This question concerns the structure of a directed graph built on the cells of an arrangement of lines. My basic question is whether this graph has been studied before, perhaps in another guise. I also ask a specific question.

Let $\cal A$ be an arrangement of $n$ lines in $\mathbb{R}^2$, with no line vertical, and no two lines parallel. I associate to $\cal A$ a directed graph $G$, with each node a cell of $\cal A$, and $a \to b$ iff cell $a$ is adjacently above $b$ in the sense that (1) $a$ and $b$ share an edge $e$, and (2) for a point $p$ in the interior of $e$, points vertically just below $p$ lie in $b$, and points vertically just above $p$ lie in $a$. Thus $e$ is an upper edge of $b$ and a lower edge of $a$.

Let $L^+$ be the line of $\cal A$ with the largest positive slope, and $L^-$ the line with the steepest negative slope. (From the assumptions, $L^+$ and $L^-$ are unique and distinct.) Then there is a unique unbounded cell $A$ of $\cal A$ that is bounded by $L^+$ and $L^-$ and has no cell adjacently above it, and similarly there is a unique unbounded cell $B$, also bounded by $L^+$ and $L^-$, which has no cell adjacently below. So $A$ is the unique source of $G$, and $B$ the unique sink.

Now I assign numbers/weights to the nodes of $G$ as follows. $A$ is assigned $1$. For any node $x$ of $G$, $x$ is assigned the sum of the weights of the nodes adjacently above $x$, i.e., with incoming arcs to $x$. Every node but $A$ has at least one incoming arc, and so this is well-defined.

Two $4$-line arrangements are shown below.

          $L^+$ and $L^-$ are colored green.
Every node but $B$ has at least one outgoing arc, so the weight of a node is always propagated downward. Thus the sink node $B$ receives the highest weight. In (a), $B$ has weight $8$, whereas in $B$ it has weight $9$.

A basic question is:

Q1. What is the largest possible weight assigned to the sink node $B$, over all arrangements of $n$ lines?

Here is a more complicated arrangement of $8$ lines, whose sink node has weight $111$.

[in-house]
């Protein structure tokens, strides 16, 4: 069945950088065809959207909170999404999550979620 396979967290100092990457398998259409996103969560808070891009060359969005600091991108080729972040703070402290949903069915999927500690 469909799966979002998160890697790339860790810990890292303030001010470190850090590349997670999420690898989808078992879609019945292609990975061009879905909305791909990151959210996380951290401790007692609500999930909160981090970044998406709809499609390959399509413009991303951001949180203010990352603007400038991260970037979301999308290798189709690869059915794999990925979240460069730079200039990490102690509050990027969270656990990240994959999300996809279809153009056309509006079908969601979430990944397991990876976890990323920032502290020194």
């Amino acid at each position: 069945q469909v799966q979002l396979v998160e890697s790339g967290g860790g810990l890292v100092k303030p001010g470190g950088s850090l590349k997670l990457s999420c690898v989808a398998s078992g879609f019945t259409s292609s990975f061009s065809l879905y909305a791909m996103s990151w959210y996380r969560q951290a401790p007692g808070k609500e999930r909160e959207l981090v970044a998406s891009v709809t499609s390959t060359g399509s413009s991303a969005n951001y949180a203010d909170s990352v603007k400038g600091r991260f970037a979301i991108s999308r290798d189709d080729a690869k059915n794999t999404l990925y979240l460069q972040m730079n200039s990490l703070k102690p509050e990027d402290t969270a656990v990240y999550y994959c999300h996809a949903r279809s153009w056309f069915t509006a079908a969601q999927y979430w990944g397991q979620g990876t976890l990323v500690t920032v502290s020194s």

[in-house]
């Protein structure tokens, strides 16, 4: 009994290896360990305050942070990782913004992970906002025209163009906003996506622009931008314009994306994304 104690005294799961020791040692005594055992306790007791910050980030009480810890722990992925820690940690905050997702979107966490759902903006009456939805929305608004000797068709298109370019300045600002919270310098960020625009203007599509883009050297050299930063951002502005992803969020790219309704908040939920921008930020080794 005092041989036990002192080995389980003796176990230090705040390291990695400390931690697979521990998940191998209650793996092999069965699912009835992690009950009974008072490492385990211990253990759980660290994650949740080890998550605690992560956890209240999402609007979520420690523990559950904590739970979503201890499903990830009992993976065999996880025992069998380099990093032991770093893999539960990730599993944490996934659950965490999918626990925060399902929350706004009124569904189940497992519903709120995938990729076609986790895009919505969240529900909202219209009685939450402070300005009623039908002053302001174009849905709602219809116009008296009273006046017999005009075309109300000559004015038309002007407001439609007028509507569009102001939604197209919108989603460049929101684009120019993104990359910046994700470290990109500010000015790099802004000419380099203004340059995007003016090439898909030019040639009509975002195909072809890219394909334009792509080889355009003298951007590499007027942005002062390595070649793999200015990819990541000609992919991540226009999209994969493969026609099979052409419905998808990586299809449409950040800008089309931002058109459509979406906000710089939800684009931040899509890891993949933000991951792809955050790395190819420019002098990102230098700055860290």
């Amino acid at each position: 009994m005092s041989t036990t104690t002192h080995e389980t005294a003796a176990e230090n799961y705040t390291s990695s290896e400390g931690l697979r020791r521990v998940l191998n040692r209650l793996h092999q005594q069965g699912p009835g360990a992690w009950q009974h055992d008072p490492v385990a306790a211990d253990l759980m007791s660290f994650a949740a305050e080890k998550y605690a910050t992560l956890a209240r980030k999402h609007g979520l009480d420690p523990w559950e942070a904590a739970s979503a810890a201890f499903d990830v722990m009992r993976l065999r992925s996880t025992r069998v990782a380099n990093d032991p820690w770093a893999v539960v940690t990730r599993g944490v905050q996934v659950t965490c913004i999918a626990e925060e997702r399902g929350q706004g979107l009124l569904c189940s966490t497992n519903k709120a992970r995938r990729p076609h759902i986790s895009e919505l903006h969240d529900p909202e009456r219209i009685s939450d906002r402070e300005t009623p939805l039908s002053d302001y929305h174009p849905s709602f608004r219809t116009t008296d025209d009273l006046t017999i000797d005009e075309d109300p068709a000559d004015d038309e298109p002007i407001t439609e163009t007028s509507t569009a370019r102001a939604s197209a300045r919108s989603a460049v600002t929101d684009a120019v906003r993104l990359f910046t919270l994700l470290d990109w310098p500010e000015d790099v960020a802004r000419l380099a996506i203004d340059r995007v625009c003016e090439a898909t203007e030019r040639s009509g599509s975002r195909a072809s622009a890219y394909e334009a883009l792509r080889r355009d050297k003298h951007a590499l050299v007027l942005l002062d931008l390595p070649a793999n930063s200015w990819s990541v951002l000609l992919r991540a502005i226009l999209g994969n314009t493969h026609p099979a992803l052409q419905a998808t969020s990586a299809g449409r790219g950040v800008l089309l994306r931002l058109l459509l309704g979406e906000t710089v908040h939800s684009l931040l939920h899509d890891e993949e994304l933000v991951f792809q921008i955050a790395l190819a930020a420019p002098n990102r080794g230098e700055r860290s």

(This was calculated by hand, so apologies if there are errors. Thanks to Will Brian for catching one error.)

The more general question is:

Q2. Has this graph and node-weighting scheme been studied before, perhaps in another context?

  • $\begingroup$ If you turn your page upside down, the sinkweights of your four-line graphs are $8$ and $7$ instead of $8$ and $9$. In either case, the sum (normal plus upside-down) is $16$. Checking a few cases, you can show that for $\leq 3$ lines the sum of the normal and upside-down sinkweights is always $2^n$. This also holds for one $5$-line case I worked out, the sum being $32$. (Though I have not checked this for your $8$-line case). This suggests that the sum (normal)+(upside-down) $= 2^n$. If so, the answer to your Q1 is always between $2^{n-1}$ and $2^n$ (and likely close to the former). $\endgroup$ – Will Brian Sep 17 '15 at 17:28
  • $\begingroup$ But I have no idea how to prove it. Also, I think there is an error in your $8$-line graph at the node with weight $16$ (and those below it). $\endgroup$ – Will Brian Sep 17 '15 at 17:29
  • $\begingroup$ @WillBrian. Thanks for the correction. And your $2^n$ hypothesis is brilliant! Perhaps it is connected to the similarity with Pascal's triangle... $\endgroup$ – Joseph O'Rourke Sep 17 '15 at 18:38
  • $\begingroup$ I think the upside-down sum idea doesn't quite work out (either that or my arithmetic is bad). I just tried your $8$-line configuration, and got $111$ for both sinkweights, for a sum of $222 \neq 256$. I did, however, find a way to prove that $2^{n-1}$ is a lower bound for Q1 (essentially by mimicking Pascal's triangle). I may post my lower bound as an answer later this afternoon if I can't figure out how to get a good upper bound. $\endgroup$ – Will Brian Sep 17 '15 at 19:39
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    $\begingroup$ The number at $B$ is simply the number of downward paths from $A$ to $B$ (actually, the number at any node is found in a similar way). So turning upside-down does not change the resulting number. $\endgroup$ – Ilya Bogdanov Sep 18 '15 at 10:05

We can always achieve exactly $2^{n-1}$ for the weight of the sink. This gives us a lower bound for the answer to Q1.

Essentially, the idea is that we draw our $n$ lines all tangent to the upper half of a circle. We then obtain a weight pattern identical to the first $n$ rows of Pascal's triangle, and the weight of the sink is gotten by adding together all the entries in the bottom row. I'm giving only a crude explanation, because a picture explains it much better. Here is $n = 5$ (the circle is shown in gray, and the faded red lines are showing you the rows of Pascal's triangle):

enter image description here

  • $\begingroup$ Very nice to use tangents to a circle! $\endgroup$ – Joseph O'Rourke Sep 17 '15 at 22:30

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